Author’s Note: This review was originally published on July 11th, 2003. It was written during a time when my nerd rage was strong and scathing. I made some alterations to the review years later. I still rank this as my least favorite in the series, but the rage has subsided.
No, this game isn’t a 3/10. No, this game isn’t one of the worst titles of all time. Yes, this is the worst of the Breath of Fire games. But, kind of like pizza, even if it’s bad you’re still eating pizza. I guess what I’m trying to say is that I’m not a raging fanboy menace and I can truthfully describe the good and bad of Breath of Fire II.
The game starts 500 years after the events of the Light and Dark Dragon Clans do their thing with Tyr, the goddess. Now, the new Ryu is a ranger with a mysterious past. Together with his friend Bow, they get mixed up in a certain turn of events that reveals the truth about the world, Ryu, and a church called St. Eva. Along the way, they meet unique characters that help them along in their quest.
There’s a lengthy quest to be played here that will span multiple hours. Ryu’s unique friends develop surprisingly well over time. Unfortunately, it’s also a quest littered some of the worst translating ever. If I were to keep track of the amount of typos, I’d have the same amount of pages as a term paper. I would’ve thought that they’d learn from the SNES version. The GBA port allowed the creators to fix the typos and rehash the script so it sounded more realistic. The translation doesn’t stop you from being unable to understand the story, which is good because the story is one of the highlights of the game. It’s just that it’s hard to take certain parts seriously when things are lost in translation.
Playing on the field is pretty much like the first BoF. The menus are very easy to learn, and there is a monster meter at the top of the screen telling you if monsters are active. It’s all pretty basic. One neat thing is that you can build your own town and select who you want to enter it. Some guys open weapon shops, others paint your houses. Town building is one of the most fun things the game has. All of the options for the town make the game unique with each play. As you travel the world, you’ll meet shamans. The shamans, which represent various elements, will join with your characters and allow them to transform into new shapes. Breath of Fire II has a good amount of fun, but there are some major problems with the game’s exploration. The first is the fact that most of the stuff suffers from incoherent abbreviations. Another is that the game forces you to often times use a certain character to reach the next story event. This could spell disaster for you if you haven’t trained a certain character enough. The fishing mini-game has returned, but it’s a lot more touchy than the first game. Battles are similar in that there’s both good and bad. Neglecting to include the awesome Marble 3, battles randomly occur and it gets annoying very quickly. Sometimes, it’s EVERY THREE STEPS YOU TAKE!!! And that’s just the start of it. Just like the first BoF, you have four people in a party at a time. But, this time you can’t change your party members in and out! Each character has their own special skill. While this may sound good, it’s actually pretty worthless. For instance, Katt has the Dare ability. What does it do? It makes all the enemies focus on her. This wouldn’t be so bad if she didn’t have lousy defense. Dragon Transformations took the biggest hit. Ryu no longer lasts the entire battle as a dragon. Instead, all of his MP gets used when you transform into a dragon for a super-powerful attack.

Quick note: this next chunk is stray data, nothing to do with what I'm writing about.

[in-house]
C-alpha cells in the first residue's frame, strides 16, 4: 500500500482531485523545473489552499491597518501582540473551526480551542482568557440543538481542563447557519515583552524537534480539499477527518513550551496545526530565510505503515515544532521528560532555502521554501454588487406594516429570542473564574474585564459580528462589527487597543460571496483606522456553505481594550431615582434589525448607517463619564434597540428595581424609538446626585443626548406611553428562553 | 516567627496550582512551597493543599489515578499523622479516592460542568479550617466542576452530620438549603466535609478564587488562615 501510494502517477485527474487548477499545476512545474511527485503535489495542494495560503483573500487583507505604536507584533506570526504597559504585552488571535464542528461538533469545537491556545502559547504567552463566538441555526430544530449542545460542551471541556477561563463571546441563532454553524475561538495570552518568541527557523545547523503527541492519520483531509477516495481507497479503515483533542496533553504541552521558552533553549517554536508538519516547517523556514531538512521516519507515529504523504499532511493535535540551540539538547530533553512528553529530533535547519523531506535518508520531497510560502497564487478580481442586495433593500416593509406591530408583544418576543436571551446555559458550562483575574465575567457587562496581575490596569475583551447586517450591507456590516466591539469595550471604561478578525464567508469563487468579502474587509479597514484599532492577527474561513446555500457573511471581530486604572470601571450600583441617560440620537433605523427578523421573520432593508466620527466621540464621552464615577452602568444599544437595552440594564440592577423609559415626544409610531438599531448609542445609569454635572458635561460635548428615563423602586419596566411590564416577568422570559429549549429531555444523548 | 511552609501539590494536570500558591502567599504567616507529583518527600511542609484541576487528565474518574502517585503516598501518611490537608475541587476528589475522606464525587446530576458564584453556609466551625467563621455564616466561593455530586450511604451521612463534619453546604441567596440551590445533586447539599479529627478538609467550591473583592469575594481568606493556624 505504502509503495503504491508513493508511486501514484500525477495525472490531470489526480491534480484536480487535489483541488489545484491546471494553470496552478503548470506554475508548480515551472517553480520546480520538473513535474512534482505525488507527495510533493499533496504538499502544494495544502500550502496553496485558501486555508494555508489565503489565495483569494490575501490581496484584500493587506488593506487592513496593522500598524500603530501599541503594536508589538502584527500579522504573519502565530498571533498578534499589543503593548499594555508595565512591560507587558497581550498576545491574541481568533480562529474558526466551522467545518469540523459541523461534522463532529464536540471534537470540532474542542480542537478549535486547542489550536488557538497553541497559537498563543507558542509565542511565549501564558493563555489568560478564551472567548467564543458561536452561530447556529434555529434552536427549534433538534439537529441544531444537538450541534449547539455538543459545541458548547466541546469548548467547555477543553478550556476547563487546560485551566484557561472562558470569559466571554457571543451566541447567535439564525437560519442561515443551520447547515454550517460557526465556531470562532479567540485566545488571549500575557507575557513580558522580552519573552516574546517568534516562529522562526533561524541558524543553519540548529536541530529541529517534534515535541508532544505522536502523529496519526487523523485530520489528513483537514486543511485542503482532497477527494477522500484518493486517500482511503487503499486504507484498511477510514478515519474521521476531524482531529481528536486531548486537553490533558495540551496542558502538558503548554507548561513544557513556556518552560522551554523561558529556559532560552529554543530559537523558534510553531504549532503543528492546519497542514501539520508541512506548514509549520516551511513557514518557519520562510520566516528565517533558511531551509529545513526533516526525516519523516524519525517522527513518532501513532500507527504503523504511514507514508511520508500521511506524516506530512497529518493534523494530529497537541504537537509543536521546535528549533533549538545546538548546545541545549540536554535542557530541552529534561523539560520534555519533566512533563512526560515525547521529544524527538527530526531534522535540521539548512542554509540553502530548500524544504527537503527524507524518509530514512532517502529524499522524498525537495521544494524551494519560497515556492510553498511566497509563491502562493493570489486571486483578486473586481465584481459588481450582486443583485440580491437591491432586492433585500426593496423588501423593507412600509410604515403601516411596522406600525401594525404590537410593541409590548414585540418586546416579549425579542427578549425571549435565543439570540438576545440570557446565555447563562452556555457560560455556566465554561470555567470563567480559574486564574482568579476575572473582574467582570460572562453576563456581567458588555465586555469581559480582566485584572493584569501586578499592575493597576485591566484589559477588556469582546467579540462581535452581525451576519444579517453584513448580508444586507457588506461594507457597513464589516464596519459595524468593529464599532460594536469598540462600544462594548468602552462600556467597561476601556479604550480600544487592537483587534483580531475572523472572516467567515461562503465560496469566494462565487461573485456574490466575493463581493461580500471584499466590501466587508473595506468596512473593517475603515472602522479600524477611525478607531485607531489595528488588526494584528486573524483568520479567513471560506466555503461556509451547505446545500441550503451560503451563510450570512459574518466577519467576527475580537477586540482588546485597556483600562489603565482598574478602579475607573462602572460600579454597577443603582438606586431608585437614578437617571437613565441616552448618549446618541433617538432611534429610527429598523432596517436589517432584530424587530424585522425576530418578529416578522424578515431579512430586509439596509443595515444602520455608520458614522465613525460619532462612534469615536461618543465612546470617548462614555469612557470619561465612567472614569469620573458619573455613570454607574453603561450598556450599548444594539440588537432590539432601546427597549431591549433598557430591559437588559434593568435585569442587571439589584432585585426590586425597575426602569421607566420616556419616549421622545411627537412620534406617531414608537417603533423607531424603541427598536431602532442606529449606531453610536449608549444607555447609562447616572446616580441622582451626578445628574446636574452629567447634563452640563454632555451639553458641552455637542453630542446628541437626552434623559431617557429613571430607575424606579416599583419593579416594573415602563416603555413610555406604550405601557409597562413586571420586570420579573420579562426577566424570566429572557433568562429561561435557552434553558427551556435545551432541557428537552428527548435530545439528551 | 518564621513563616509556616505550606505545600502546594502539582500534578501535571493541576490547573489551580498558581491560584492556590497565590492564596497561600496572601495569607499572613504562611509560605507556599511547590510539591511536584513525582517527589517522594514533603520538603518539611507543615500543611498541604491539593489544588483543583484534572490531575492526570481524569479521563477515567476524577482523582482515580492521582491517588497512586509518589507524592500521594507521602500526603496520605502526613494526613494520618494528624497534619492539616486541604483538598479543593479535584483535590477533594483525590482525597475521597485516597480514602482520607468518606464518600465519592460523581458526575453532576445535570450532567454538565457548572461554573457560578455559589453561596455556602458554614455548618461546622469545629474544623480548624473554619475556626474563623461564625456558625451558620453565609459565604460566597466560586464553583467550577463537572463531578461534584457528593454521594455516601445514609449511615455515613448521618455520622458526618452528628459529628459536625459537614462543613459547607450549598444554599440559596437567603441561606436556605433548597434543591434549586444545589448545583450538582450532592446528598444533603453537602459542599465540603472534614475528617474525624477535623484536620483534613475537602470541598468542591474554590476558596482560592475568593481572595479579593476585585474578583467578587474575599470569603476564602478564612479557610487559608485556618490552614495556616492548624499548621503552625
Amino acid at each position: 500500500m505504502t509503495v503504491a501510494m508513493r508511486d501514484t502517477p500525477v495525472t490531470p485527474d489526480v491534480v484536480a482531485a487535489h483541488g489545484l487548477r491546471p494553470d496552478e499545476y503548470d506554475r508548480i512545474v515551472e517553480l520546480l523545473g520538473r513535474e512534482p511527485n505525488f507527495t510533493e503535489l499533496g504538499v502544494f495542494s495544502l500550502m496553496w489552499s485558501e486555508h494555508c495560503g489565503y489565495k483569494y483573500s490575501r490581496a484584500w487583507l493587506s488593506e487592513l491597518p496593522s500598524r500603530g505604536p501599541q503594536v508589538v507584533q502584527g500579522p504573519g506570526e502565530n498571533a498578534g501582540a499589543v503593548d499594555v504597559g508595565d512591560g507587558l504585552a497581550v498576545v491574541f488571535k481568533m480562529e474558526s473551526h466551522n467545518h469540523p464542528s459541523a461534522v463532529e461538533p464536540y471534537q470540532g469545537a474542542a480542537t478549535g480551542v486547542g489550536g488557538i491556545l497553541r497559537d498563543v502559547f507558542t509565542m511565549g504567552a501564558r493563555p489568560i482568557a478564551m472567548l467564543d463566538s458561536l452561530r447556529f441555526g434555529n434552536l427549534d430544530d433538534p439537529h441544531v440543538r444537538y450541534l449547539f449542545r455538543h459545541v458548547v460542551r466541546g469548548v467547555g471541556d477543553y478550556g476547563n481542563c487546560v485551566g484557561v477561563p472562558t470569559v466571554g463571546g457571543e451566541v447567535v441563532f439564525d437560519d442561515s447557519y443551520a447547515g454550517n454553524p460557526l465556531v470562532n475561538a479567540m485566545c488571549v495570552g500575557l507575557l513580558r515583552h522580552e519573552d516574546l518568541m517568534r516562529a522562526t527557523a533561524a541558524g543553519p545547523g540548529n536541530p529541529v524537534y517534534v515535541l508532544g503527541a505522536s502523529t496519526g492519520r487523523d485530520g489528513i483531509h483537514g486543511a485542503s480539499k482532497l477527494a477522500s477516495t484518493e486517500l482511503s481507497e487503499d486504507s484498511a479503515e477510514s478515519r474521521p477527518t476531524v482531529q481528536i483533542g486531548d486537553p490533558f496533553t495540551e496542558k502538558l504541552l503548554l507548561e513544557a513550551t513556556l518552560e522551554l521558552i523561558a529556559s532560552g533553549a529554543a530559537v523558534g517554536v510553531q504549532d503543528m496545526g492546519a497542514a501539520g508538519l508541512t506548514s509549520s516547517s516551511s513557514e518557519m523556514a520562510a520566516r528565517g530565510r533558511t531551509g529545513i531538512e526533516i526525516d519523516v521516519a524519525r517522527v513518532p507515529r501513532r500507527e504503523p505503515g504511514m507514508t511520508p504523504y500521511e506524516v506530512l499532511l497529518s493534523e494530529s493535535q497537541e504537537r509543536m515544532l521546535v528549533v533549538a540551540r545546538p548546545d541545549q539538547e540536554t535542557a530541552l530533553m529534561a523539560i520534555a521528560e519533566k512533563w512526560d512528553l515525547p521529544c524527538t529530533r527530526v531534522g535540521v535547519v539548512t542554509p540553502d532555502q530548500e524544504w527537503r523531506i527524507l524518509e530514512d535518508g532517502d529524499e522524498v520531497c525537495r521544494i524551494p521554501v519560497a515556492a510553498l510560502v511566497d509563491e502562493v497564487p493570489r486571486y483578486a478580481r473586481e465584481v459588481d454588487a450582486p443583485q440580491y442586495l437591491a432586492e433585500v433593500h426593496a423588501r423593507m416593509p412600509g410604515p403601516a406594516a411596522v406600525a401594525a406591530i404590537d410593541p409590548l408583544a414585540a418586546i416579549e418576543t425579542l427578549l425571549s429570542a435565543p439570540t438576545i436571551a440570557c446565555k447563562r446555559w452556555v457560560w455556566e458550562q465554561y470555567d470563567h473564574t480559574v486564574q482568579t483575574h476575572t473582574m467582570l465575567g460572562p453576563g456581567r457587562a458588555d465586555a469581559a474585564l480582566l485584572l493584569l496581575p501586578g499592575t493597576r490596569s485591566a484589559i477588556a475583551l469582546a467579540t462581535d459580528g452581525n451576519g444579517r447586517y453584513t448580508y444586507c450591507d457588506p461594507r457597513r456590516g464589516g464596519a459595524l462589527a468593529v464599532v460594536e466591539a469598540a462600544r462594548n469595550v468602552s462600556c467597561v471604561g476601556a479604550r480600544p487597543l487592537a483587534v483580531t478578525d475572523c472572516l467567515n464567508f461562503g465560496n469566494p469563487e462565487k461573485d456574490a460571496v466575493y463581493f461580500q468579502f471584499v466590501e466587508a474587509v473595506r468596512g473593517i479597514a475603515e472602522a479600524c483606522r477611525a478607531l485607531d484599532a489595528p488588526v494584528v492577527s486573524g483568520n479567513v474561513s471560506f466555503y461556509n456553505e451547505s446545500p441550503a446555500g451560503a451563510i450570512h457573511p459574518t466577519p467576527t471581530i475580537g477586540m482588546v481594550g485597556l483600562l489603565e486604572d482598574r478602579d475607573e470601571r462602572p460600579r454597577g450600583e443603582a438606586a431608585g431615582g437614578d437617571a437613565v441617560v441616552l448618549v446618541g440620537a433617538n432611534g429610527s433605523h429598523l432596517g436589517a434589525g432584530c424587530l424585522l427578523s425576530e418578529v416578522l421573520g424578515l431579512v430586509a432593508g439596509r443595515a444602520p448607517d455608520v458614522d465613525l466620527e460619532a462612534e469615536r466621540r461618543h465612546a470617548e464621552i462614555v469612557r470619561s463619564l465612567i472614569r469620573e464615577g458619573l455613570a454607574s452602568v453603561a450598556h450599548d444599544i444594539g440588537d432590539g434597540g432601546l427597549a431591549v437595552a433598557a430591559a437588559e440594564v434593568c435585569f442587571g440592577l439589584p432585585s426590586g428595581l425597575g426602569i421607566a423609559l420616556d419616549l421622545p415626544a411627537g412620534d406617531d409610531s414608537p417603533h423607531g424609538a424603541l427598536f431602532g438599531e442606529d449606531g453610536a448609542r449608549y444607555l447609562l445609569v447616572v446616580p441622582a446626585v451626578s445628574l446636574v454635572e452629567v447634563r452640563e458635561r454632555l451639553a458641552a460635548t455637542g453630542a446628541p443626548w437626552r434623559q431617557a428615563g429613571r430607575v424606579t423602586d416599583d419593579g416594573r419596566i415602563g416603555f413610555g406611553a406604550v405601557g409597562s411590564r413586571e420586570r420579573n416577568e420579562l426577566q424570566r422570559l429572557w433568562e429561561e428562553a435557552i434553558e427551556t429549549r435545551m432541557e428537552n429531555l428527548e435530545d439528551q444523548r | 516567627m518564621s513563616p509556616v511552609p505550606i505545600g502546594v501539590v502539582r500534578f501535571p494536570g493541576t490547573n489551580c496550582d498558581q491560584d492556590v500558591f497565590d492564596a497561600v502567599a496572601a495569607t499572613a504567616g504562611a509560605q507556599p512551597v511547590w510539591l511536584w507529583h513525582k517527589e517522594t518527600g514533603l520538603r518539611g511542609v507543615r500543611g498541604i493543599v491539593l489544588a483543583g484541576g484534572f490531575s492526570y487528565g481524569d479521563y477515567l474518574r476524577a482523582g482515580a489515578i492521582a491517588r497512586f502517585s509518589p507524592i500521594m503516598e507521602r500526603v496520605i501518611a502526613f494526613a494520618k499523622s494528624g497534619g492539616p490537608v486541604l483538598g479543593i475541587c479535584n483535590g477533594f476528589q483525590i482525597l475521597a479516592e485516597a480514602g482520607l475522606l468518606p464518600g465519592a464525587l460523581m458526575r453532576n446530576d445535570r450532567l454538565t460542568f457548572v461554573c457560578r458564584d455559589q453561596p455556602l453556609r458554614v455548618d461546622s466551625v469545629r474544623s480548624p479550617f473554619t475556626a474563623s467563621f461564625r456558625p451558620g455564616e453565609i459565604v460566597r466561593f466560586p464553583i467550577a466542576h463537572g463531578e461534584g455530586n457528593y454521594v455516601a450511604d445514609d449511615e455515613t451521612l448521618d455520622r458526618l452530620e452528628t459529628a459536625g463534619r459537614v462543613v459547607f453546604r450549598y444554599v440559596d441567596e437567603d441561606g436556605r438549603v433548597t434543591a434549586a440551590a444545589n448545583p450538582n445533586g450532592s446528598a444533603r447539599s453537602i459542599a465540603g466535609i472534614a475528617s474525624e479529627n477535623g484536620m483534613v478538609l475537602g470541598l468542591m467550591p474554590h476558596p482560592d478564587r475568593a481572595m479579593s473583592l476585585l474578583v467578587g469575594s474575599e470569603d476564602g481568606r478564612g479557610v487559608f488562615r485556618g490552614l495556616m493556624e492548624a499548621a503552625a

The graphics are excellent. The fields and dungeons are designed somewhat nice with plenty of color. Character sprites have a lot more motions than they did in the original Breath of Fire. The characters are also designed well, and look even better in battle. Monster designs, while sometimes questionable, have a large amount of variety to them and look much more detailed than before. Where the graphics are excellent, the music is the opposite. It’s awful. The tracks are short, thus repetition will be the name of the game here. The sad thing is, most of the songs aren’t good. Some, like the tune that plays in Windia or the boss music, are well composed. The rest? Yeah, not so much. The sounds in the game are fine, but you won’t notice them. Because of the music, you’ll probably hit the mute button and not here the sounds as a result.
Like I said, Breath of Fire II takes a while to complete. You can be looking at a 50 hour quest if you want to see it all. Once it’s over, it’s over. Having gone through the game again, I can say that it’s not as bad as I thought. There’s a lot of stuff to do as you uncover the mysteries of St. Eva. Had the translation been better and had Capcom not taken out the good stuff of Breath of Fire, it’d be a huge success. Instead, it’s just a good game that has it’s fair share of flaws. That all said, I can say that it’s still worth playing if you’re a fan of the series.
Overall, 7/10: Breath of Fire II might be missing the right toppings for the perfect pizza, but it’s still pizza in the end.